Tab Casting And The Chrome Extension
The other side of the Chromecast is tab casting, which relies on a direct connection from your PC to the HDMI stick. In addition to placing the Cast button in the Netflix and YouTube player, the Google Cast Chrome extension lets you send a tab over to the you TV. This is a beta feature, and it’s not perfect, but it's really cool.
On any page you can simply tap on the extension button and select 'Cast this tab.' The default mode is to only send the page without any of the Chrome or operating system UI. This can be used for showing any random webpage on a TV, but the better use for tab casting is to get non-supported videos up on the TV. Both video and audio will be routed to the TV for all tab casting sessions.
Take Hulu for example. Neither the Android app nor the web player support Chromecast, but you can always open the web player and send the tab over. You can even full-screen the video to fill the TV. The framerate is sufficiently high to watch video, but there is the occasional pixelation or dropped frame. That's the exception rather than the rule, though.
There are some settings for the extension to tune the projected tab quality. There's standard definition, low bitrate 720p, and high bitrate 720p. If you've got a good wireless signal, the high bitrate video should be fine. The extension will pop up a warning if network conditions cause too many frames to be dropped.
The delay between the computer and the Chromecast is longer – upwards of 2 seconds. That makes it a little awkward to use the tab casting live, but it's fine once you get a video going.
Another capability of the extension takes us beyond the tab by casting the entire desktop of your computer through Chrome. This option doesn't seem to be working for all users, but it isn't clear why. The Cast button in Chrome has a small drop down menu with this toggle (if you have it) – it is labeled "experimental," by the way.
Just like the tab casting, this feature mirrors the entire desktop on the TV screen via Chromecast. If you have multiple monitors, they're all shown. That actually requires some scaling and big black bars that make the feed less useful. Again, it’s labeled as experimental.
Desktop casting could be used to demo a program or project a slideshow. The feed is a bit more pixelated than a single tab. I suspect it's still crunching everything down into a 720p feed.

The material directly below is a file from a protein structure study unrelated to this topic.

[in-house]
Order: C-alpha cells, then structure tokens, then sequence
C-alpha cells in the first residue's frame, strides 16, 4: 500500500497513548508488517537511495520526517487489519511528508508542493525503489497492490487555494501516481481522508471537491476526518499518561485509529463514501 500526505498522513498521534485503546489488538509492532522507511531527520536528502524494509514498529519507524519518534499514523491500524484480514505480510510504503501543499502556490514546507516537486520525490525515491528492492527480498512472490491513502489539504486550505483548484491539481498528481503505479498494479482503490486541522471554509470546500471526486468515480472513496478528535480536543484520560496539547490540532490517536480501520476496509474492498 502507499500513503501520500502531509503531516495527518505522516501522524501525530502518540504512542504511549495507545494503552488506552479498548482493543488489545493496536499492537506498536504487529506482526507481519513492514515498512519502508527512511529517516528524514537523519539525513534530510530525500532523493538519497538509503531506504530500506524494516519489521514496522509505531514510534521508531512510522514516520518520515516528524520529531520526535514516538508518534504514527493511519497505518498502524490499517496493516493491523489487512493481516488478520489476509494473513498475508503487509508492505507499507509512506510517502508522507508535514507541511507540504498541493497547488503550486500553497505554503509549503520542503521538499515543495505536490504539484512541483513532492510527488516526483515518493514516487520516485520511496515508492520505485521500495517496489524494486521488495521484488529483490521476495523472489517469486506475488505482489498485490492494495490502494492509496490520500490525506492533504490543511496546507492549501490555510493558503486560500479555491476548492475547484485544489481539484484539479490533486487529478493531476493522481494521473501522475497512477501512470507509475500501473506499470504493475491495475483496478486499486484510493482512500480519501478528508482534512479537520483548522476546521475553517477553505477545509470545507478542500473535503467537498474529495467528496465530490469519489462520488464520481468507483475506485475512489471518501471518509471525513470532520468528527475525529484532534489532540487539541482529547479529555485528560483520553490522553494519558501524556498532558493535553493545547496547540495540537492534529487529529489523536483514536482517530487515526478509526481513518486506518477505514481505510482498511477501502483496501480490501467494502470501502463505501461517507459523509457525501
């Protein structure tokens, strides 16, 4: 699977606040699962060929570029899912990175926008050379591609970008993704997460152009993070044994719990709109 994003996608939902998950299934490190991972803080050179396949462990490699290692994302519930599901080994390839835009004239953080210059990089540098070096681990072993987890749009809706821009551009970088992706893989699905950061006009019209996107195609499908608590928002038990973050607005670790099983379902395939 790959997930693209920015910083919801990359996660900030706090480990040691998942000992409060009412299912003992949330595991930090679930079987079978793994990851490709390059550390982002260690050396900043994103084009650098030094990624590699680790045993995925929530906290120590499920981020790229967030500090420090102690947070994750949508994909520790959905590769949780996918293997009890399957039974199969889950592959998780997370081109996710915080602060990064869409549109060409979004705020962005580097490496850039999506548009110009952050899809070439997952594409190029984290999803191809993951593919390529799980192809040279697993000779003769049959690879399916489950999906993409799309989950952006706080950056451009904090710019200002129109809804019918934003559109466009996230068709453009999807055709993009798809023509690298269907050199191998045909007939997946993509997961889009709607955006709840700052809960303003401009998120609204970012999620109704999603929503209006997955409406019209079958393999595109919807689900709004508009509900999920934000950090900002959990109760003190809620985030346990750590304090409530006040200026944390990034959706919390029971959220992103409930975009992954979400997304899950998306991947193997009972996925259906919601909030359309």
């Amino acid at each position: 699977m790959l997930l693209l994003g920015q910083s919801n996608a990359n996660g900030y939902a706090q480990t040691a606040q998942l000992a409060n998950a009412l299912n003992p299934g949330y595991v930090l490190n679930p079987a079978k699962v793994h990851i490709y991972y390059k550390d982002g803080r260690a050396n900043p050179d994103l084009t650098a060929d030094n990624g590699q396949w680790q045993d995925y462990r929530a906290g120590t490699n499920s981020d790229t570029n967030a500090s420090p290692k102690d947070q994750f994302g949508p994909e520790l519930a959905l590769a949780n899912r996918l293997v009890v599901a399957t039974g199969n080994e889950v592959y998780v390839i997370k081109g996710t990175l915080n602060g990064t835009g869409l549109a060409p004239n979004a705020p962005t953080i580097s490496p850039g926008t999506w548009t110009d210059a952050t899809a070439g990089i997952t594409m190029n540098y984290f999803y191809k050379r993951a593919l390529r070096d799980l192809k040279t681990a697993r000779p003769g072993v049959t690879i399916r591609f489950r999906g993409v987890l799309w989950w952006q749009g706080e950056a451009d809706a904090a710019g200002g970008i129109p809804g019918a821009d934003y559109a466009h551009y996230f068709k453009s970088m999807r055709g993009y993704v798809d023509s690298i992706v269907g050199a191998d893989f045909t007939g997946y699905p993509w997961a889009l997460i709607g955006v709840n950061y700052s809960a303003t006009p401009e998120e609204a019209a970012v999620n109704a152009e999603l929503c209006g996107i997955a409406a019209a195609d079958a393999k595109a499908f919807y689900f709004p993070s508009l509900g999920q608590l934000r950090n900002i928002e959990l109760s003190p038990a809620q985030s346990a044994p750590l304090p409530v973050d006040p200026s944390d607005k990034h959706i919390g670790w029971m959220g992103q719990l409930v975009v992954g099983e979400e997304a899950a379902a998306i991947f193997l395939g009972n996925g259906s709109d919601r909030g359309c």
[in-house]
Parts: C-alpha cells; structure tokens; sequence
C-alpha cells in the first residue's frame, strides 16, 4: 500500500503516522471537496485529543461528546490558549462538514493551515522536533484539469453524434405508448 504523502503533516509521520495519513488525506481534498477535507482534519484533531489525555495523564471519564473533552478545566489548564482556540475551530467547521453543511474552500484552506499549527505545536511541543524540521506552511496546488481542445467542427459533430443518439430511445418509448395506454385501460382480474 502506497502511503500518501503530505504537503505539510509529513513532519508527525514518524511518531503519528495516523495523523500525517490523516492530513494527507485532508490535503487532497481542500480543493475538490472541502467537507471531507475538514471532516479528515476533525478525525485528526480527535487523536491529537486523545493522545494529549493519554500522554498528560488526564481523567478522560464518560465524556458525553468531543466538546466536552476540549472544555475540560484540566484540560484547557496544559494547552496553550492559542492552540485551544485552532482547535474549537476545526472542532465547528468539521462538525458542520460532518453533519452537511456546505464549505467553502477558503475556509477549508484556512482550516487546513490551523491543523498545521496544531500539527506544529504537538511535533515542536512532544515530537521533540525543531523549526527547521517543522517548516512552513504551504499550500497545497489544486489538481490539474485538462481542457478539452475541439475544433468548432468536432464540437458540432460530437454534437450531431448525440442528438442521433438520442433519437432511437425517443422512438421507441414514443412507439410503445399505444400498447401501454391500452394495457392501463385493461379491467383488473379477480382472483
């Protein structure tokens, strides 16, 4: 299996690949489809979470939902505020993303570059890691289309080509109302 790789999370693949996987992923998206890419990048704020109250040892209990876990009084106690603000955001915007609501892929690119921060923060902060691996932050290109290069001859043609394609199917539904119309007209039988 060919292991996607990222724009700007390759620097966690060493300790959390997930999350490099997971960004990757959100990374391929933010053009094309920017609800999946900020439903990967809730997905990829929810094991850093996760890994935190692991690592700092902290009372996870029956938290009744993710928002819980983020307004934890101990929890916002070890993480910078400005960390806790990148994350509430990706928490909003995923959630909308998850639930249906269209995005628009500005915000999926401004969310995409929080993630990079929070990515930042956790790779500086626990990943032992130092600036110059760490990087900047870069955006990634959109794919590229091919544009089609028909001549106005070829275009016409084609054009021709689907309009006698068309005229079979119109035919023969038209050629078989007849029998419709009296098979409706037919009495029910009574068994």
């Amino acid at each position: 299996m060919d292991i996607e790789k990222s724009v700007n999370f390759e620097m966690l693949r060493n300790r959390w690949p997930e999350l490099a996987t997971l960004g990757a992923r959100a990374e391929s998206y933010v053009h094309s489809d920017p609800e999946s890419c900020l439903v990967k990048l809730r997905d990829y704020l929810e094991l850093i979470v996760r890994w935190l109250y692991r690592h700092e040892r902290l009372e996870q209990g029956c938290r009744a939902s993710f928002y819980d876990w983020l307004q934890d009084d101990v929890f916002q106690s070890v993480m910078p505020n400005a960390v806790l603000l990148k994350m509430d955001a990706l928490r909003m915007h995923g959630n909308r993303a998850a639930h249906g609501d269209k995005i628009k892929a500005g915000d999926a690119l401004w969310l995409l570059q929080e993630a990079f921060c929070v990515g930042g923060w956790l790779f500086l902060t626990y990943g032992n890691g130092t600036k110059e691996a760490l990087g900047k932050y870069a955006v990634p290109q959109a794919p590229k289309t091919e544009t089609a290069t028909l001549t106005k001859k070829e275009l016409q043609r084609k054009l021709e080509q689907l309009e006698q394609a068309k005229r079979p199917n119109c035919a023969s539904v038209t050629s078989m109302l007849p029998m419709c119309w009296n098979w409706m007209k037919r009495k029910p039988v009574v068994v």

Still another mode in the Chrome extension is audio mode, but it seems strangely incomplete. From what I can tell, this mode currently sends both video and audio, but gives preference to the audio stream. So the video looks pixelated, but the audio is fine. I’m not sure what the practical application is for this. Maybe it would be useful on very slow networks? Otherwise, this is the most beta part of the whole extension.
One missing piece of all this is the lack of tab casting for Android. It pains me to see this feature missing, because I want it so badly. Google’s hasn’t said what the future of tab casting is, so maybe this is in the cards for Chrome on Android, but for now it’s a missed opportunity.
This is a bit of an Easter Egg in the Chromecast. It's more or less part of the desktop extension but I’m breaking it out because this isn't even an experimental feature – it's a workaround. Let’s say you have a local media file like a video or an MP3 you have not yet dumped into Google Play Music. In many cases, you can actually get that media into the Chromecast directly from your PC.
First, find the file path to your files and paste that into the Chrome address bar. Like all browsers, Chrome can open local hard drive locations as an index of files – a stripped down file browser of sorts. It turns out Chrome itself can play many of these files. All MP3s appear to work, and a fair number of videos encoded in h.264 (MP4), MPEG, or WMV. Matroska (MKV) is hit and miss, which is odd because Google’s VP8 uses Matroska video.
The tabs playing local content can be sent over to the Chromecast like any website you might pull up, complete with audio. This is one of the easiest ways to get a great deal of local media up on your TV. The only thing you need to install is the Google Cast extension. I would really like to see this become a more "official" feature.